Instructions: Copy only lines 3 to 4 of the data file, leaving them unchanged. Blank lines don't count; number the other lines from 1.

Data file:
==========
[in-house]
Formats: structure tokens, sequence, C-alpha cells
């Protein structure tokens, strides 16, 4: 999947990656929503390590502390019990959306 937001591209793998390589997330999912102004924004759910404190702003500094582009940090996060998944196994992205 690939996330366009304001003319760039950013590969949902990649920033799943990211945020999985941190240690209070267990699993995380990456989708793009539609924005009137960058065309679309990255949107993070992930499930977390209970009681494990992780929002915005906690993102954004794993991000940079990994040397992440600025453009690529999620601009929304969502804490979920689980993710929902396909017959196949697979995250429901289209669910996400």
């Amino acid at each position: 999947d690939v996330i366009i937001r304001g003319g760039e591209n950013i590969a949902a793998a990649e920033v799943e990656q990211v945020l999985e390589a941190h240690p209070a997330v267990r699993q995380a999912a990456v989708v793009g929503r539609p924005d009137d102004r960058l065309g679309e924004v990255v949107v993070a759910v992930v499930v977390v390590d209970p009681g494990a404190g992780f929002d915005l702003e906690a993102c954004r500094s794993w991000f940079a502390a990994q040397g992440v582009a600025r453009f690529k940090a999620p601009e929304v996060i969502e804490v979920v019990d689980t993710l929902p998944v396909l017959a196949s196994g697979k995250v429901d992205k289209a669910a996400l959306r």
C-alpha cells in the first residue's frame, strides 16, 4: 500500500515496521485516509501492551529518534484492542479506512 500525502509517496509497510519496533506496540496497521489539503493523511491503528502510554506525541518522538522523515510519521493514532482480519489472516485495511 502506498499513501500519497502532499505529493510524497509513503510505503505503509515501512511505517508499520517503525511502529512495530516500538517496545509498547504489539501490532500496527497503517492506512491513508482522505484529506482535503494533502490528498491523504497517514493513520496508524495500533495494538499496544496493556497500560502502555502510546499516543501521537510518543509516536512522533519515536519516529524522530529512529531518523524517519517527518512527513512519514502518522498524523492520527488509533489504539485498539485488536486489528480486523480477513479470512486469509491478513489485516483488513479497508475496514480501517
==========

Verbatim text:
């Protein structure tokens, strides 16, 4: 999947990656929503390590502390019990959306 937001591209793998390589997330999912102004924004759910404190702003500094582009940090996060998944196994992205 690939996330366009304001003319760039950013590969949902990649920033799943990211945020999985941190240690209070267990699993995380990456989708793009539609924005009137960058065309679309990255949107993070992930499930977390209970009681494990992780929002915005906690993102954004794993991000940079990994040397992440600025453009690529999620601009929304969502804490979920689980993710929902396909017959196949697979995250429901289209669910996400």
């Amino acid at each position: 999947d690939v996330i366009i937001r304001g003319g760039e591209n950013i590969a949902a793998a990649e920033v799943e990656q990211v945020l999985e390589a941190h240690p209070a997330v267990r699993q995380a999912a990456v989708v793009g929503r539609p924005d009137d102004r960058l065309g679309e924004v990255v949107v993070a759910v992930v499930v977390v390590d209970p009681g494990a404190g992780f929002d915005l702003e906690a993102c954004r500094s794993w991000f940079a502390a990994q040397g992440v582009a600025r453009f690529k940090a999620p601009e929304v996060i969502e804490v979920v019990d689980t993710l929902p998944v396909l017959a196949s196994g697979k995250v429901d992205k289209a669910a996400l959306r």